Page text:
Journal Search Engine
Search Advanced Search Adode Reader(link)
Download PDF Export Citaion korean bibliography PMC previewer
ISSN : 1226-0088(Print)
ISSN : 2288-7253(Online)
Membrane Journal Vol.29 No.2 pp.105-110
DOI : https://doi.org/10.14579/MEMBRANE_JOURNAL.2019.29.2.105

Fabrication of Micro-Porous Membrane via a Solution Spreading Phase Inversion Method

Ook Choi*, Chul Ho Park**
*Research Institute of Basic Sciences, Incheon National University, 119 Academy-ro, Yeonsu-gu, Incheon 22012, Korea
**Jeju Global Research Cesnter (JGRC), Korea Institute of Energy Research (KIER), 200, Haemajihaean-ro, Gujwa-eup, Jeju Specific Self-Governing Province 63357, South Korea
Corresponding author(e-mail: chpark@kier.re.kr)
March 19, 2019 April 18, 2019 April 29, 2019

Abstract


Porous membranes are widely used in industry for removing particulate matter. Unlike conventional porous membrane fabrication methods, the solution spreading phase separation method can form pores very simply. The first step is to wet the mesh with the support layer, then to let the polysulfone solution flow into a solvent without water. The solvent is readily vaporized and the polysulfone is made into a thin film. When the polysulfone solution is mixed with water to form pores, the pore size can be adjusted according to the concentration ratio of the polysulfone solution. The thickness of the membrane is easily controlled by the concentration of the solution. The porous separator has the formation of meshes intact and is very useful for forming a three-dimensional structure. The solution spreading phase separation method proposed in this study is characterized by its high cost competitiveness compared with conventional membranes due to its low production cost and easy process control.



용액 퍼짐 상분리법을 통한 마이크로 기공 분리막 제조

최 욱*, 박 철 호**
*인천대학교 기초과학연구소
**한국에너지기술연구원 제주글로벌연구센터

초록


다공성 분리막은 입자성 물질을 제거하는데 산업적으로 다양하게 응용되고 있다. 기존 다공성 분리막 제작 방법 과 다르게, 용액퍼짐 상분리법은 매우 간단하게 기공을 형성할 수 있다. 먼저 지지층으로 메쉬 위에 물을 적신 후, 물과 혼합 되지 않은 용매에 폴리설폰 용액을 흘려준다. 이때 물과 혼합되지 않은 용매는 쉽게 기화되어 폴리설폰은 얇은 막으로 만들 어지게 된다. 기공을 형성하기 위해 폴리설폰 용액에 물과 혼합할 수 있는 물질을 넣게 되면, 넣어주는 농도 비율에 따라 기 공크기를 조절할 수 있게 된다. 막의 두께는 쉽게 용액의 농도로 조절이 된다. 다공성 분리막은 메쉬의 형성을 그대로 유지하 고 있어 3차원 구조체를 형성하는데 매우 유용하다. 본 연구에서 제시된 용액 퍼짐 상분리법은 매우 낮은 생산단가와 쉬운 공정조절에 의해 기존 분리막에 비해 높은 가격경쟁력을 가질 수 있는 특징을 보이고 있다.



1. Introduction

Over the last two decades, membrane filtration products - microfiltration (MF) and ultrafiltration (UF) - have proliferated globally to remove suspended solids, colloids, pathogens and emulsions[1-3]. Unlike conventional methods such as gravity based flotation and clarification, MF and UF method do not require chemical coagulation because the effective desired pore size could be controlled[4].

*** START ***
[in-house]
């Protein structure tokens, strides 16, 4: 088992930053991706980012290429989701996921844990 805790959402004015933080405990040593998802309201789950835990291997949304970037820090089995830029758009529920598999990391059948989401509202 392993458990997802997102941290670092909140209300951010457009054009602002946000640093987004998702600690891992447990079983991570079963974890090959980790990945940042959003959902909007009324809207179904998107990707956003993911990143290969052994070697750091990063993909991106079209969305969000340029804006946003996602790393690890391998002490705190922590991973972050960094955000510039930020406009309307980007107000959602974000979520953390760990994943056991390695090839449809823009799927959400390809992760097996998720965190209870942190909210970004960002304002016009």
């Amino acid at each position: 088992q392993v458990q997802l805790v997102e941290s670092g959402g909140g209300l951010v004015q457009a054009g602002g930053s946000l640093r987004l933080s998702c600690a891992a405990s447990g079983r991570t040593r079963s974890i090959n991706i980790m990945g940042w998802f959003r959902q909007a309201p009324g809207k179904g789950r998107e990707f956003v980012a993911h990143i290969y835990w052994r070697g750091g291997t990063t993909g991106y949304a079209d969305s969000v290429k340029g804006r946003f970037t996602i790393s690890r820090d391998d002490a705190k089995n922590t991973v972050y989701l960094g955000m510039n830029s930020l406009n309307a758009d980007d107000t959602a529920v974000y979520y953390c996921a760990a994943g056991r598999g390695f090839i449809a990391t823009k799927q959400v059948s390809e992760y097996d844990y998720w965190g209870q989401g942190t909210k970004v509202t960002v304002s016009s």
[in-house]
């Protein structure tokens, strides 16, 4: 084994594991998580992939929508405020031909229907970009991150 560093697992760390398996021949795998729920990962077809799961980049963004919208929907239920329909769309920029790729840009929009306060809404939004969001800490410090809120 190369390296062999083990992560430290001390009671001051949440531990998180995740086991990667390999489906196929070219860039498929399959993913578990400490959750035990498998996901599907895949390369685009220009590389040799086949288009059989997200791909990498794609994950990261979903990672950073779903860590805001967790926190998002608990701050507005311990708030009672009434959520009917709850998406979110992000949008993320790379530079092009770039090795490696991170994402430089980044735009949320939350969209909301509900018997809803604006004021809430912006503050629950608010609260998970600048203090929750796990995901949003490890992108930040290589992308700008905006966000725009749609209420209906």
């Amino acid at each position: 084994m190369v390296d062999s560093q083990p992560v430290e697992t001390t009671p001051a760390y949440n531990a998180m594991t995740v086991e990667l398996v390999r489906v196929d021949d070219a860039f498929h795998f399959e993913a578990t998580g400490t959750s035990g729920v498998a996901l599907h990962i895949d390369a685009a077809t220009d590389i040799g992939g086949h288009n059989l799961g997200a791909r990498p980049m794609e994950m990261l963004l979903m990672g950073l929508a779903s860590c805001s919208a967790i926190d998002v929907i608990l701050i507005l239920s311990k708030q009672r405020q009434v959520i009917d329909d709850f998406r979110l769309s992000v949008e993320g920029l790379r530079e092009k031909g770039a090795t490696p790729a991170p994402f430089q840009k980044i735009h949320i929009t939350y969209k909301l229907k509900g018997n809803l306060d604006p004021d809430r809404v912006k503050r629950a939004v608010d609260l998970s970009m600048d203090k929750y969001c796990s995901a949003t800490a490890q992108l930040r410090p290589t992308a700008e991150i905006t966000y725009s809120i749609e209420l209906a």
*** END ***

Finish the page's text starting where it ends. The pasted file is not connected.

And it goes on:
UF and MF membranes have been typically synthesized by phase inversion method due to cost effect mass production[5]. If the target materials could be dissolved in organic solvents, the pore is simply formed as mixing the poor solvents. This method is named as non-solvent induced phase inversion (NIPS). In case of some polymers such as polyethylene or polypropylene, it would be difficult to find proper organic solvent to dissolve them at room temperature. At this time, those polymers could be dissolved in diluents at high temperatures. Based on the thermodynamic, the phase separation takes place when the temperature is cooled until binomial points. This method is called as thermally induces phase separation (TIPS)[6,7]. Current commercialized MF and UF membranes are released using TIPS or NIPS. However, since both methods have been well known relatively, the technical barrier is relatively low. A novel technique to achieve a competitive price must be developed with well controllable pore size[8].

As one approach, the amount of used materials must be minimized. The volume portion of solvents or diluents for NIPS and TIPS is around 80%[9-12]. They occupy around 50% in the production cost except for incidental expenses. Even though those solvent or diluent could be recyclable, those are wasted in most cases. Also, it takes at least 1 week to remove remained solvents and diluents or use pore-forming chemical agents such as glycerin. In addition, the coagulation liquids are also the additional cost. The additional process could also increase the production cost.